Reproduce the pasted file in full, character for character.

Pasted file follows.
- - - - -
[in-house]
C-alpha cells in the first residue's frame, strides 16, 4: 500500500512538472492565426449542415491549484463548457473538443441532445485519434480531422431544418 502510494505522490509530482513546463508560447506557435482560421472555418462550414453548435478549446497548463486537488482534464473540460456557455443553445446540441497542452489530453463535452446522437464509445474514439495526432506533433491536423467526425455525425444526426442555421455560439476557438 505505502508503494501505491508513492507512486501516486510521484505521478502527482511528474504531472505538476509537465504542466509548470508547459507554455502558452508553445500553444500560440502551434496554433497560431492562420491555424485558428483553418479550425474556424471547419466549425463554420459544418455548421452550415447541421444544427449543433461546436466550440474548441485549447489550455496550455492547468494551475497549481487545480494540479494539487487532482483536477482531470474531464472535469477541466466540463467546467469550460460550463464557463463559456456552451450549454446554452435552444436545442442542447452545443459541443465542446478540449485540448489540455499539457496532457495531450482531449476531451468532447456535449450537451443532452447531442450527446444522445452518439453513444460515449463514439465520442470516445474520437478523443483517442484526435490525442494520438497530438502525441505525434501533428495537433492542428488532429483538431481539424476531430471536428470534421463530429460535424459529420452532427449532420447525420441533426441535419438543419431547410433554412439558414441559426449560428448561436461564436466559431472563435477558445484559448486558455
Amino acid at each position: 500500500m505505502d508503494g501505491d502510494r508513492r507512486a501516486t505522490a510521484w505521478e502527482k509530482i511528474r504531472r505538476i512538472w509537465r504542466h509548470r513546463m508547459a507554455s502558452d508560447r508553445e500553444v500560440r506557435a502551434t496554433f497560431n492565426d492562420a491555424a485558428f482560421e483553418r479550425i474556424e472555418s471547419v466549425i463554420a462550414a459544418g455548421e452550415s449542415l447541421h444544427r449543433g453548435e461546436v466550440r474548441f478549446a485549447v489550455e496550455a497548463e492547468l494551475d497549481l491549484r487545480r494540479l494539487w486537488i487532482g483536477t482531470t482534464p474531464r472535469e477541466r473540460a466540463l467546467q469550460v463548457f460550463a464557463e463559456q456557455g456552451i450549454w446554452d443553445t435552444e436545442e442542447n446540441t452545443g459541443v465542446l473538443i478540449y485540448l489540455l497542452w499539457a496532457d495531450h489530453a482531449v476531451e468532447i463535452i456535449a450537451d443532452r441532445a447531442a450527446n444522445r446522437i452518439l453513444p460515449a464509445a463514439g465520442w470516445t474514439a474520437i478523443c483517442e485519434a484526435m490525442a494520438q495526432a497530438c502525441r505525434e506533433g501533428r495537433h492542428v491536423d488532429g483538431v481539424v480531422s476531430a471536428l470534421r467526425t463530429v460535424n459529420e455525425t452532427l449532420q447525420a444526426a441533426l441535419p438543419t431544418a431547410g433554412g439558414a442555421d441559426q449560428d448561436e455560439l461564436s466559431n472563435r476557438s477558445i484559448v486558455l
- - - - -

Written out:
[in-house]
C-alpha cells in the first residue's frame, strides 16, 4: 500500500512538472492565426449542415491549484463548457473538443441532445485519434480531422431544418 502510494505522490509530482513546463508560447506557435482560421472555418462550414453548435478549446497548463486537488482534464473540460456557455443553445446540441497542452489530453463535452446522437464509445474514439495526432506533433491536423467526425455525425444526426442555421455560439476557438 505505502508503494501505491508513492507512486501516486510521484505521478502527482511528474504531472505538476509537465504542466509548470508547459507554455502558452508553445500553444500560440502551434496554433497560431492562420491555424485558428483553418479550425474556424471547419466549425463554420459544418455548421452550415447541421444544427449543433461546436466550440474548441485549447489550455496550455492547468494551475497549481487545480494540479494539487487532482483536477482531470474531464472535469477541466466540463467546467469550460460550463464557463463559456456552451450549454446554452435552444436545442442542447452545443459541443465542446478540449485540448489540455499539457496532457495531450482531449476531451468532447456535449450537451443532452447531442450527446444522445452518439453513444460515449463514439465520442470516445474520437478523443483517442484526435490525442494520438497530438502525441505525434501533428495537433492542428488532429483538431481539424476531430471536428470534421463530429460535424459529420452532427449532420447525420441533426441535419438543419431547410433554412439558414441559426449560428448561436461564436466559431472563435477558445484559448486558455
Amino acid at each position: 500500500m505505502d508503494g501505491d502510494r508513492r507512486a501516486t505522490a510521484w505521478e502527482k509530482i511528474r504531472r505538476i512538472w509537465r504542466h509548470r513546463m508547459a507554455s502558452d508560447r508553445e500553444v500560440r506557435a502551434t496554433f497560431n492565426d492562420a491555424a485558428f482560421e483553418r479550425i474556424e472555418s471547419v466549425i463554420a462550414a459544418g455548421e452550415s449542415l447541421h444544427r449543433g453548435e461546436v466550440r474548441f478549446a485549447v489550455e496550455a497548463e492547468l494551475d497549481l491549484r487545480r494540479l494539487w486537488i487532482g483536477t482531470t482534464p474531464r472535469e477541466r473540460a466540463l467546467q469550460v463548457f460550463a464557463e463559456q456557455g456552451i450549454w446554452d443553445t435552444e436545442e442542447n446540441t452545443g459541443v465542446l473538443i478540449y485540448l489540455l497542452w499539457a496532457d495531450h489530453a482531449v476531451e468532447i463535452i456535449a450537451d443532452r441532445a447531442a450527446n444522445r446522437i452518439l453513444p460515449a464509445a463514439g465520442w470516445t474514439a474520437i478523443c483517442e485519434a484526435m490525442a494520438q495526432a497530438c502525441r505525434e506533433g501533428r495537433h492542428v491536423d488532429g483538431v481539424v480531422s476531430a471536428l470534421r467526425t463530429v460535424n459529420e455525425t452532427l449532420q447525420a444526426a441533426l441535419p438543419t431544418a431547410g433554412g439558414a442555421d441559426q449560428d448561436e455560439l461564436s466559431n472563435r476557438s477558445i484559448v486558455l